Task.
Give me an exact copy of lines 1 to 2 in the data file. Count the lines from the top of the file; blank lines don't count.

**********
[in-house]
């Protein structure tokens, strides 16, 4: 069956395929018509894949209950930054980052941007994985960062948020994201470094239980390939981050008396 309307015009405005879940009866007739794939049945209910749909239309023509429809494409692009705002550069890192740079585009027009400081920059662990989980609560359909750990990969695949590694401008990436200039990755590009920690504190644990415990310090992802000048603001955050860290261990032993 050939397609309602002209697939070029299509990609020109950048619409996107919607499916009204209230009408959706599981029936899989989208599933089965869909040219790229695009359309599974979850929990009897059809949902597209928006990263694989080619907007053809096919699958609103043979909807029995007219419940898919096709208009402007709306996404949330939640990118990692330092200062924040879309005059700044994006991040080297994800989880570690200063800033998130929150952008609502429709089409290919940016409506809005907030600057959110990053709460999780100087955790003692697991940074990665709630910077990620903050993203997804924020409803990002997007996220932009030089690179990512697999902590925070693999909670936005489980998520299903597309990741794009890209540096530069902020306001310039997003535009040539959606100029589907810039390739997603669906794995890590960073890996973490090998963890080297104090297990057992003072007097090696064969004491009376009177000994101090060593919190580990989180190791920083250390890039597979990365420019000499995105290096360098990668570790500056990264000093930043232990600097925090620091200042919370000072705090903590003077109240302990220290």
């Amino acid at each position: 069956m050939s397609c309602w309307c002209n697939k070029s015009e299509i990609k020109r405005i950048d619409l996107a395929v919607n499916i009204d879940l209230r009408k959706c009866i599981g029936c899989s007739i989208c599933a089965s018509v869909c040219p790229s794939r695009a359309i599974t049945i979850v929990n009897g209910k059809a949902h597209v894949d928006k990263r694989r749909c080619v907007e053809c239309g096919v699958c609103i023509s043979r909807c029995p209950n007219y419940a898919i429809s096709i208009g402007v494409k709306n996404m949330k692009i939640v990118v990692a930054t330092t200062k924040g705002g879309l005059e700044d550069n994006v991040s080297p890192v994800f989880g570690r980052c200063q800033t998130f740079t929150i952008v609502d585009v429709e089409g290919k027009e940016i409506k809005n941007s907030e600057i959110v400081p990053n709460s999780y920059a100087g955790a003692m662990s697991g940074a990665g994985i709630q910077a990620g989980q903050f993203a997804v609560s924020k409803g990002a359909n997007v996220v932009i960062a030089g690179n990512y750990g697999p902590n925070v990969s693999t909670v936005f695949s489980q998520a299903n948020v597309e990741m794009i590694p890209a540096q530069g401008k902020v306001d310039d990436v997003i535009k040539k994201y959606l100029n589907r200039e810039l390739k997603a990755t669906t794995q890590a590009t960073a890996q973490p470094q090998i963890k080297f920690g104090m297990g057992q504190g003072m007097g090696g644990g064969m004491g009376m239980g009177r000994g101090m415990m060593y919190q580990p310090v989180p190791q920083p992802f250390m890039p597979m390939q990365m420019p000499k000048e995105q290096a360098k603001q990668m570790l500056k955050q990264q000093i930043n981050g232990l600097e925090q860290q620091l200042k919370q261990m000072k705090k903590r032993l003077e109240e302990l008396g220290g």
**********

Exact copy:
[in-house]
């Protein structure tokens, strides 16, 4: 069956395929018509894949209950930054980052941007994985960062948020994201470094239980390939981050008396 309307015009405005879940009866007739794939049945209910749909239309023509429809494409692009705002550069890192740079585009027009400081920059662990989980609560359909750990990969695949590694401008990436200039990755590009920690504190644990415990310090992802000048603001955050860290261990032993 050939397609309602002209697939070029299509990609020109950048619409996107919607499916009204209230009408959706599981029936899989989208599933089965869909040219790229695009359309599974979850929990009897059809949902597209928006990263694989080619907007053809096919699958609103043979909807029995007219419940898919096709208009402007709306996404949330939640990118990692330092200062924040879309005059700044994006991040080297994800989880570690200063800033998130929150952008609502429709089409290919940016409506809005907030600057959110990053709460999780100087955790003692697991940074990665709630910077990620903050993203997804924020409803990002997007996220932009030089690179990512697999902590925070693999909670936005489980998520299903597309990741794009890209540096530069902020306001310039997003535009040539959606100029589907810039390739997603669906794995890590960073890996973490090998963890080297104090297990057992003072007097090696064969004491009376009177000994101090060593919190580990989180190791920083250390890039597979990365420019000499995105290096360098990668570790500056990264000093930043232990600097925090620091200042919370000072705090903590003077109240302990220290």